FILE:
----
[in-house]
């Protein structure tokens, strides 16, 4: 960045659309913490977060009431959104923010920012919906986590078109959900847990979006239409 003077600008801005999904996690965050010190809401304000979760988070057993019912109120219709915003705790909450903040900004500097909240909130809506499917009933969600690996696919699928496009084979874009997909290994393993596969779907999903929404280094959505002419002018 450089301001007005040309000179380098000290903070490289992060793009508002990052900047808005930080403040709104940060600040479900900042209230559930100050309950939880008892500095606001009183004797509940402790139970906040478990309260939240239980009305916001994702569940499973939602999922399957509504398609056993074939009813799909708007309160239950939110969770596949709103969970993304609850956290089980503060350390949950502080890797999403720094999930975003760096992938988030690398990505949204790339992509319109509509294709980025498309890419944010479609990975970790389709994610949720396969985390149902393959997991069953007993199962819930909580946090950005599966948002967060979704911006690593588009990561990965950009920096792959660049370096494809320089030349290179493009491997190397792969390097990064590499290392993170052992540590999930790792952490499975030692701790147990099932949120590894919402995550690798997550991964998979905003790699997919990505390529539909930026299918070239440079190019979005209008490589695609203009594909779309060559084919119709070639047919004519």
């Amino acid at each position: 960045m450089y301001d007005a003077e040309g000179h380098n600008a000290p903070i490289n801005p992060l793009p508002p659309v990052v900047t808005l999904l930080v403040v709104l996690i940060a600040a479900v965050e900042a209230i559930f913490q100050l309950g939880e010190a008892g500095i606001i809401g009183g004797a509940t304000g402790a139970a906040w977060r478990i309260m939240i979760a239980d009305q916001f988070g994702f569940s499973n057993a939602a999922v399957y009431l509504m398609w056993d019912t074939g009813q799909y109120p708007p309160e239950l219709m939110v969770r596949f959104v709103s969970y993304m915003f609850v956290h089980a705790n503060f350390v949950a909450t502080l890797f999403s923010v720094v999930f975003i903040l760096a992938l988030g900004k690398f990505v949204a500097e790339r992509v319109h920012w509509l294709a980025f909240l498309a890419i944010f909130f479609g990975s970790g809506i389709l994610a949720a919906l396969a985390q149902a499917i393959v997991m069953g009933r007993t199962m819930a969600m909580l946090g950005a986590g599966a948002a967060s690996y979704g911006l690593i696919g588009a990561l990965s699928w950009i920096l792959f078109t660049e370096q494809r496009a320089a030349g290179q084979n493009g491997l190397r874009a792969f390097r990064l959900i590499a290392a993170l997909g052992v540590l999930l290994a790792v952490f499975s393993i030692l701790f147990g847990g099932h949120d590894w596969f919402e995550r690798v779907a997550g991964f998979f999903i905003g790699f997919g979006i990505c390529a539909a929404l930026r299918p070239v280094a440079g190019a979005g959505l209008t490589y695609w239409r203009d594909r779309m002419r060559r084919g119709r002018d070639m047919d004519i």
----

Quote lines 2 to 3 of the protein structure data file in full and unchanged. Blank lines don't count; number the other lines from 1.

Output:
């Protein structure tokens, strides 16, 4: 960045659309913490977060009431959104923010920012919906986590078109959900847990979006239409 003077600008801005999904996690965050010190809401304000979760988070057993019912109120219709915003705790909450903040900004500097909240909130809506499917009933969600690996696919699928496009084979874009997909290994393993596969779907999903929404280094959505002419002018 450089301001007005040309000179380098000290903070490289992060793009508002990052900047808005930080403040709104940060600040479900900042209230559930100050309950939880008892500095606001009183004797509940402790139970906040478990309260939240239980009305916001994702569940499973939602999922399957509504398609056993074939009813799909708007309160239950939110969770596949709103969970993304609850956290089980503060350390949950502080890797999403720094999930975003760096992938988030690398990505949204790339992509319109509509294709980025498309890419944010479609990975970790389709994610949720396969985390149902393959997991069953007993199962819930909580946090950005599966948002967060979704911006690593588009990561990965950009920096792959660049370096494809320089030349290179493009491997190397792969390097990064590499290392993170052992540590999930790792952490499975030692701790147990099932949120590894919402995550690798997550991964998979905003790699997919990505390529539909930026299918070239440079190019979005209008490589695609203009594909779309060559084919119709070639047919004519």
């Amino acid at each position: 960045m450089y301001d007005a003077e040309g000179h380098n600008a000290p903070i490289n801005p992060l793009p508002p659309v990052v900047t808005l999904l930080v403040v709104l996690i940060a600040a479900v965050e900042a209230i559930f913490q100050l309950g939880e010190a008892g500095i606001i809401g009183g004797a509940t304000g402790a139970a906040w977060r478990i309260m939240i979760a239980d009305q916001f988070g994702f569940s499973n057993a939602a999922v399957y009431l509504m398609w056993d019912t074939g009813q799909y109120p708007p309160e239950l219709m939110v969770r596949f959104v709103s969970y993304m915003f609850v956290h089980a705790n503060f350390v949950a909450t502080l890797f999403s923010v720094v999930f975003i903040l760096a992938l988030g900004k690398f990505v949204a500097e790339r992509v319109h920012w509509l294709a980025f909240l498309a890419i944010f909130f479609g990975s970790g809506i389709l994610a949720a919906l396969a985390q149902a499917i393959v997991m069953g009933r007993t199962m819930a969600m909580l946090g950005a986590g599966a948002a967060s690996y979704g911006l690593i696919g588009a990561l990965s699928w950009i920096l792959f078109t660049e370096q494809r496009a320089a030349g290179q084979n493009g491997l190397r874009a792969f390097r990064l959900i590499a290392a993170l997909g052992v540590l999930l290994a790792v952490f499975s393993i030692l701790f147990g847990g099932h949120d590894w596969f919402e995550r690798v779907a997550g991964f998979f999903i905003g790699f997919g979006i990505c390529a539909a929404l930026r299918p070239v280094a440079g190019a979005g959505l209008t490589y695609w239409r203009d594909r779309m002419r060559r084919g119709r002018d070639m047919d004519i």